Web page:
Ask the Experts

Southern Secrets

My group of friends here at school is great, and one of the cool things about us is that we’re all from different places. So I had the idea that we could start getting together over breaks in each person’s home region–a weekend in New York City with one friend, a trip out West for a week with another, and so on. Brilliant idea, right? My friends thought so, too, and they rewarded me by deciding I was going to bat leadoff on this one. I’m from the Southeast (Northern Georgia) and I really was not thinking of my own hometown when I came up with this idea. To be honest, I really have no idea where to take them. Any tips from your experts on vacationing in the scenic American South?

You’re pretty tough on your home region, and your concerns don’t seem totally justified. In fact, the American Southeast is stacked with top tourism destinations! According to one study, your home state of Georgia is is actually among the top ten most popular states for travel. And bordering your state is #1 (Florida), #7 (South Carolina) and #11 (Tennessee).

In North Georgia, you’ll have an easy time getting to Atlanta, where tourism is up 24.2 percent relative to last year. More rural locations abound, too, of course, and tourism pros from Henry County were quick to mention to us that the areas around Atlanta would help you split the difference between city-slicking and Southern relaxation.

If a larger geographic range is in play, you could try heading out to Tennessee. Nashville drew an incredible 13.9 million tourists last yearmillion tourists last year, and has become a hotspot for bachelor and bachelorette parties–something to keep in mind if someone in your friend group is ever tying the knot.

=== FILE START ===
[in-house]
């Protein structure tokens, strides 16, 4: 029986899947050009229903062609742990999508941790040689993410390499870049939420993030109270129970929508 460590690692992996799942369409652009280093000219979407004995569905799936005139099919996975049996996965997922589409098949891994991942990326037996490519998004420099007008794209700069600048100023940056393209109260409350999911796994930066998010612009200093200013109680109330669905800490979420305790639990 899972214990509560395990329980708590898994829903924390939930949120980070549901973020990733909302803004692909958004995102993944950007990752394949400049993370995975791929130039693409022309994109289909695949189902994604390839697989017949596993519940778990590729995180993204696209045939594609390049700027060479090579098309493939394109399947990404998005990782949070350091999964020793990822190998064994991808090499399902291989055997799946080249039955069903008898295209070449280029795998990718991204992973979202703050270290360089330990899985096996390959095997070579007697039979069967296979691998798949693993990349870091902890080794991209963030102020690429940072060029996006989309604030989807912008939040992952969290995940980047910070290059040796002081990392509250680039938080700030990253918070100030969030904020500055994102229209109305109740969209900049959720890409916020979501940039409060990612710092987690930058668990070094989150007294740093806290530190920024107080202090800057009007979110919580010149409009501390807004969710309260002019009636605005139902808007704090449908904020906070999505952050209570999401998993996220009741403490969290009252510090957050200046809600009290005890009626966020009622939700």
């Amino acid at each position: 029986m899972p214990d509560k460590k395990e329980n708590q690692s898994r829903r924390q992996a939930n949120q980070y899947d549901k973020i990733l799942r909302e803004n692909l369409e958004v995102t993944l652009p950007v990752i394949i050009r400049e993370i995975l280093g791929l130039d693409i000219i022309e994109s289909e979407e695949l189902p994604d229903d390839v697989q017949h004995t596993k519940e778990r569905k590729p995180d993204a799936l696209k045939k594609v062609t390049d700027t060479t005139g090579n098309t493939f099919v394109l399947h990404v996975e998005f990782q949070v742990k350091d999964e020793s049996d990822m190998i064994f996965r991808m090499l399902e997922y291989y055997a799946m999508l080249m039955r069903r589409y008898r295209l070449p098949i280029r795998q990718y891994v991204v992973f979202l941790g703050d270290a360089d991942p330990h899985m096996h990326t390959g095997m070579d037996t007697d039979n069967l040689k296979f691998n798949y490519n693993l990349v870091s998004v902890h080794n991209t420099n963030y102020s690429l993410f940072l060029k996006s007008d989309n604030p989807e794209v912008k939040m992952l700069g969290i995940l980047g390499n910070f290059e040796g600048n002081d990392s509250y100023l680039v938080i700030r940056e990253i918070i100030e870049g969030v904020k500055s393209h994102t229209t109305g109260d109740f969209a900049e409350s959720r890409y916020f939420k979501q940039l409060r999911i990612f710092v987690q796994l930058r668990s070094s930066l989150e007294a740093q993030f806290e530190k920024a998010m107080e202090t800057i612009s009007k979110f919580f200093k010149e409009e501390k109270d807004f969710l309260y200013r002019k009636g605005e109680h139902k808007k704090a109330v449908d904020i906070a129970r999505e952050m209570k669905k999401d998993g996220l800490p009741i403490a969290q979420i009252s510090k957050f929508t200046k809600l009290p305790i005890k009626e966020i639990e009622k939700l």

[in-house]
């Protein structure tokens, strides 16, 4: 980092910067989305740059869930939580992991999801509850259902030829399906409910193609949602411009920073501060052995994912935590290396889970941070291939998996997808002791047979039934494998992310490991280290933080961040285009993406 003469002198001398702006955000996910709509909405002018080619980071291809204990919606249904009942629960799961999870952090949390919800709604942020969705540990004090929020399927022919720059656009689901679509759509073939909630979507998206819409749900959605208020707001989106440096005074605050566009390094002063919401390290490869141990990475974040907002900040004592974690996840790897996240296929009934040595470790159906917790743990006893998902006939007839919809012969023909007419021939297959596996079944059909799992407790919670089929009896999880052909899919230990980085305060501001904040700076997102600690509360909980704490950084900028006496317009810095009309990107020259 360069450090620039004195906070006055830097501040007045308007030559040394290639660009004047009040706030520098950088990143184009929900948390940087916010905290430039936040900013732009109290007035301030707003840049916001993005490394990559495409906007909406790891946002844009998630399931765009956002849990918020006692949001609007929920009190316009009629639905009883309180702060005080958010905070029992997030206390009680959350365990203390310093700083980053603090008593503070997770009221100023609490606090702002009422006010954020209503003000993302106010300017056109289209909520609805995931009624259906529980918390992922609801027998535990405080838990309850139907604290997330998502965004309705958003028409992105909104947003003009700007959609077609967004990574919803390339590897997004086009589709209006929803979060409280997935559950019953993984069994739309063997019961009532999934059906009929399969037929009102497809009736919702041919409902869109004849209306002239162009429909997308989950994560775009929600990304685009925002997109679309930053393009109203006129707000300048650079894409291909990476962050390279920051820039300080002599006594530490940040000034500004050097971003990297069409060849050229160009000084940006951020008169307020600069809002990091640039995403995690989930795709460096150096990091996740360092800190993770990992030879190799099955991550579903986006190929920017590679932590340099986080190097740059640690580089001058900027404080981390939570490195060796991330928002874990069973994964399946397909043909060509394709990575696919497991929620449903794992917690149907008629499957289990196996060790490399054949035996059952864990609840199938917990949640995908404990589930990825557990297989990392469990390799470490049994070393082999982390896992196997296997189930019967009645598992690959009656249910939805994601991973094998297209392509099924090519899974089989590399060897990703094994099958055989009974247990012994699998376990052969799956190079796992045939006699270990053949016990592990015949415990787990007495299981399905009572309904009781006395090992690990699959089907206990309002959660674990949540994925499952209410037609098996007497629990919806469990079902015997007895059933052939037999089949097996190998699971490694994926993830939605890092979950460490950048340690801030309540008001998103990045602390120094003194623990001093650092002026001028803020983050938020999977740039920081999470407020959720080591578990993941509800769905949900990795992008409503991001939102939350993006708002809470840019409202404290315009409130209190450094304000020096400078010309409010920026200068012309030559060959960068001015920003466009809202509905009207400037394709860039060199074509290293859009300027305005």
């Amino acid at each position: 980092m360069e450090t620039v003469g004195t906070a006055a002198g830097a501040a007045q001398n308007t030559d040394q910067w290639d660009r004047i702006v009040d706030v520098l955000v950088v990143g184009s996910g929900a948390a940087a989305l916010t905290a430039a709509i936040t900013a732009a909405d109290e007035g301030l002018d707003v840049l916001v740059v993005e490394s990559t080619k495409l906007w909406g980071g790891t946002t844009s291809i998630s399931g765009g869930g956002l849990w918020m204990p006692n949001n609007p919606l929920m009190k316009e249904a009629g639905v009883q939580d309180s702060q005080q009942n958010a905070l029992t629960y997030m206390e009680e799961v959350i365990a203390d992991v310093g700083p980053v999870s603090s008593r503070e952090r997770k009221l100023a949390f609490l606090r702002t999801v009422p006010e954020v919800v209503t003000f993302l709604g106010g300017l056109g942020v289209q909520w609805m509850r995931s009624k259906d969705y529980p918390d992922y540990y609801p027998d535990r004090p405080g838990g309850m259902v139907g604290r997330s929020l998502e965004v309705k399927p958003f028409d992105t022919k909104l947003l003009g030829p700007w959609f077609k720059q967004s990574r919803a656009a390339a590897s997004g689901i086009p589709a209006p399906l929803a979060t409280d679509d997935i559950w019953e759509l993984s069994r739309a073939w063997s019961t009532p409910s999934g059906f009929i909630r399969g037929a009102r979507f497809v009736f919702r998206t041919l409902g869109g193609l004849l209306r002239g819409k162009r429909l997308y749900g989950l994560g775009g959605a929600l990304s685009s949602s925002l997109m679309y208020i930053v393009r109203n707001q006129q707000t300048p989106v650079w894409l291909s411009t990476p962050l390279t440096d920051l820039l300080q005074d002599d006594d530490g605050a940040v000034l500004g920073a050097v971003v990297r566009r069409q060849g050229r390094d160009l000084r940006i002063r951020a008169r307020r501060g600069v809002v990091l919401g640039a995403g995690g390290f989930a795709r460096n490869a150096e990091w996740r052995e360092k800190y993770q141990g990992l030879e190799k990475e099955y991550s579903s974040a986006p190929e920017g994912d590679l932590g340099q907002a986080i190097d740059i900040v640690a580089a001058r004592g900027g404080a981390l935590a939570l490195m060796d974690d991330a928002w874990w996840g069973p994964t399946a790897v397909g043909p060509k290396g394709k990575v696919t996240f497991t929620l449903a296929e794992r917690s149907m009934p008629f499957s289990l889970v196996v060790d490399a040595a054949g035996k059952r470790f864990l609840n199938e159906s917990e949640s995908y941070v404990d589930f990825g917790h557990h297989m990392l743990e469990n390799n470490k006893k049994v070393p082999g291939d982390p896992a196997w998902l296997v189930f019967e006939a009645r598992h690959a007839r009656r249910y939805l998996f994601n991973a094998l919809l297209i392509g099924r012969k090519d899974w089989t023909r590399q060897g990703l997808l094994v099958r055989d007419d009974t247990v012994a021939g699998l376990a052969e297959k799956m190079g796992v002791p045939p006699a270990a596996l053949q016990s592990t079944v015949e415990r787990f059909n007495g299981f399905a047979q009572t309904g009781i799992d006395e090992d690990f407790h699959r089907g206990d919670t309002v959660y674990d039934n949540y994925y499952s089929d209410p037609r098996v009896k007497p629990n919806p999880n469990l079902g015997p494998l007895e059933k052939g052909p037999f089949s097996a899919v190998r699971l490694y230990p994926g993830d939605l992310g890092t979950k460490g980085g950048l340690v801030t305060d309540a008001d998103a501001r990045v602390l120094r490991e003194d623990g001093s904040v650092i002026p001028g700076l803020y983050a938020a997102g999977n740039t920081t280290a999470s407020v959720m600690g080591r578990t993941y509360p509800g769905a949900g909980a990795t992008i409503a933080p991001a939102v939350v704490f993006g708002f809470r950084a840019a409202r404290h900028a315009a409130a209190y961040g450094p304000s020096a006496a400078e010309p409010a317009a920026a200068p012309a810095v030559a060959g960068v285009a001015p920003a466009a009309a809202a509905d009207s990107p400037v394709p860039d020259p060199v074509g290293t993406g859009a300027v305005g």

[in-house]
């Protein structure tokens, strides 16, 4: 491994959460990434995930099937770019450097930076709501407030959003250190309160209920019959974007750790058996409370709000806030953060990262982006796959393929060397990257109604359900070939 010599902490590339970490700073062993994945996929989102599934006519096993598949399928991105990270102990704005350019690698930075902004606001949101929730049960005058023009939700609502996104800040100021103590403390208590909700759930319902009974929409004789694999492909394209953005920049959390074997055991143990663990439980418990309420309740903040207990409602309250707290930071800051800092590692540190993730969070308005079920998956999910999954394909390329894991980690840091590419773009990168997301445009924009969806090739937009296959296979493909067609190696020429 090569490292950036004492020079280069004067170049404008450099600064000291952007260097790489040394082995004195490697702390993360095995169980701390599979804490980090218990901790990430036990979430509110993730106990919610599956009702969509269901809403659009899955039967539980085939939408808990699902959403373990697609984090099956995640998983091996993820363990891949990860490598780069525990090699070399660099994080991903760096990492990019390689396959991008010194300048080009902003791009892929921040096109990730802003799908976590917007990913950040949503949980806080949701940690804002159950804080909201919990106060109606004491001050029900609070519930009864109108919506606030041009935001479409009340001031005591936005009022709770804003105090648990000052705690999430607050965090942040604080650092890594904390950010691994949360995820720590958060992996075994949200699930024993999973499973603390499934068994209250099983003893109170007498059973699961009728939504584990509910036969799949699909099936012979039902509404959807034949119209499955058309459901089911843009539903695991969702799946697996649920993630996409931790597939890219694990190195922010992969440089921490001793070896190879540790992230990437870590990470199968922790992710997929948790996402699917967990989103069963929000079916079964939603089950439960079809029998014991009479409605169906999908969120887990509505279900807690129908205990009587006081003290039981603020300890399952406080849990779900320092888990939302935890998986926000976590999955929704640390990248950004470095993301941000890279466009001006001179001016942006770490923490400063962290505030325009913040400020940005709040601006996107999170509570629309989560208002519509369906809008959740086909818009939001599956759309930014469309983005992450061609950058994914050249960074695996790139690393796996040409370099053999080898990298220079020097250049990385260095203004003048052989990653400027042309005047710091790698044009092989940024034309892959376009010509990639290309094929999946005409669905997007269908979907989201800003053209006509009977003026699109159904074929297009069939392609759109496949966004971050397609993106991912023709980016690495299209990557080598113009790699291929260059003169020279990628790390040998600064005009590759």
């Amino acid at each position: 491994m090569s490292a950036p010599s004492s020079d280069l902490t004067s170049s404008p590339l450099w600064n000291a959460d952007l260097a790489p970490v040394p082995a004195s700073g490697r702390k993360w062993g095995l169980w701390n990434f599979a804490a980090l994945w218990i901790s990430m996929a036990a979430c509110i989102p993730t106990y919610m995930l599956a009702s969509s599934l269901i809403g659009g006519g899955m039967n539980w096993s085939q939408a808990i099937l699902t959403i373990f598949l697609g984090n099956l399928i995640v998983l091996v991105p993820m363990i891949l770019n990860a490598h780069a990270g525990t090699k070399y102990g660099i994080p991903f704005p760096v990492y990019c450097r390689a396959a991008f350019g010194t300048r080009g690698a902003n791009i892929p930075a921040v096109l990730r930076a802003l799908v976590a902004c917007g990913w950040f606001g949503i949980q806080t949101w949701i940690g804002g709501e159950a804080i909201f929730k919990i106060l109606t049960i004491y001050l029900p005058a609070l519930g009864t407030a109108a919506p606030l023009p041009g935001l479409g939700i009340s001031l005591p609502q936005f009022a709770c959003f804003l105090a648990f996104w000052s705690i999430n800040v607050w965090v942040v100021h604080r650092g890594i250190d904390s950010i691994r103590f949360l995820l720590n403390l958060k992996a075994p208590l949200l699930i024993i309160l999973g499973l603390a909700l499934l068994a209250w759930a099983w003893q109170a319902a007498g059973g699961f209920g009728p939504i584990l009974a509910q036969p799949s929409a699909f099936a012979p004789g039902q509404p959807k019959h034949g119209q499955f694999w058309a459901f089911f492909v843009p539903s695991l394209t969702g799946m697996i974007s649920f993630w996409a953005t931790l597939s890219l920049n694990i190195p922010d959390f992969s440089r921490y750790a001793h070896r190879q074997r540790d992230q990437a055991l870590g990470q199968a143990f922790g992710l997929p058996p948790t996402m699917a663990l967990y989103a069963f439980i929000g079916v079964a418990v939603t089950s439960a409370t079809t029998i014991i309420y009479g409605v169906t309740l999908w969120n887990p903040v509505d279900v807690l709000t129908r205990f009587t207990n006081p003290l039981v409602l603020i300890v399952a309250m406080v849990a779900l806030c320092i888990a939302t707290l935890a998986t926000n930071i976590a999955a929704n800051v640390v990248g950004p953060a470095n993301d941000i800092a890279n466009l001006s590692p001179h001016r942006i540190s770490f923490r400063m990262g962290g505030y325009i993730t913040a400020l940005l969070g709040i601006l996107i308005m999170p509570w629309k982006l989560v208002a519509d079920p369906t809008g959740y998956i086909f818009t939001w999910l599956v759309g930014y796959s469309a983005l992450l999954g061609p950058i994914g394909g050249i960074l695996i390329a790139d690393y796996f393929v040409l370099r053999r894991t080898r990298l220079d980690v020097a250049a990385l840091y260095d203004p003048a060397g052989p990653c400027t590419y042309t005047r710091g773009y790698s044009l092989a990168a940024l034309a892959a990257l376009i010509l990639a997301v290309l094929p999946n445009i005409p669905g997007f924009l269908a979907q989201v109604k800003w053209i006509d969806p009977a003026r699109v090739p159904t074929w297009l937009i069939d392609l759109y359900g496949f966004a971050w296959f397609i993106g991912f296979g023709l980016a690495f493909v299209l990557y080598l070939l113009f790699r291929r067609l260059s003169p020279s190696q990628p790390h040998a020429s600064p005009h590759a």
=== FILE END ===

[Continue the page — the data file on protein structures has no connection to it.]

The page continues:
If you wanted to make things easier on your friends from points north, you could opt for something closer to the mid-Atlantic. There are plenty of beach towns all along the Atlantic Coast, as well as plenty of history. Washington, DC is an obvious choice, but you’ll also find plenty of historic sites in the smaller cities and rural areas surrounding it. In fact, heritage tourism is booming all across the American South. Historic sites and battlegrounds abound in cities as large as Raleigh and as small as Vicksburg, Mississippi, which has a thriving tourist trade all its own.

All in all, the experts can’t agree with your grim assessment of your region’s tourist attractions. You have big-city action in Atlanta, relaxing Southern charm all over your state, and an abundance of options in nearby states all across the South and Mid-Atlantic. So chat with your friends and get a sense of their preferences for big cities, beaches, or historic sites, and then choose from your many options!

“You can say a lot of bad things about Alabama, but you can’t say Alabamans as a people are unduly afraid of deep fryers.” — John Green

Martin J. Young is a former correspondent of Asia Times.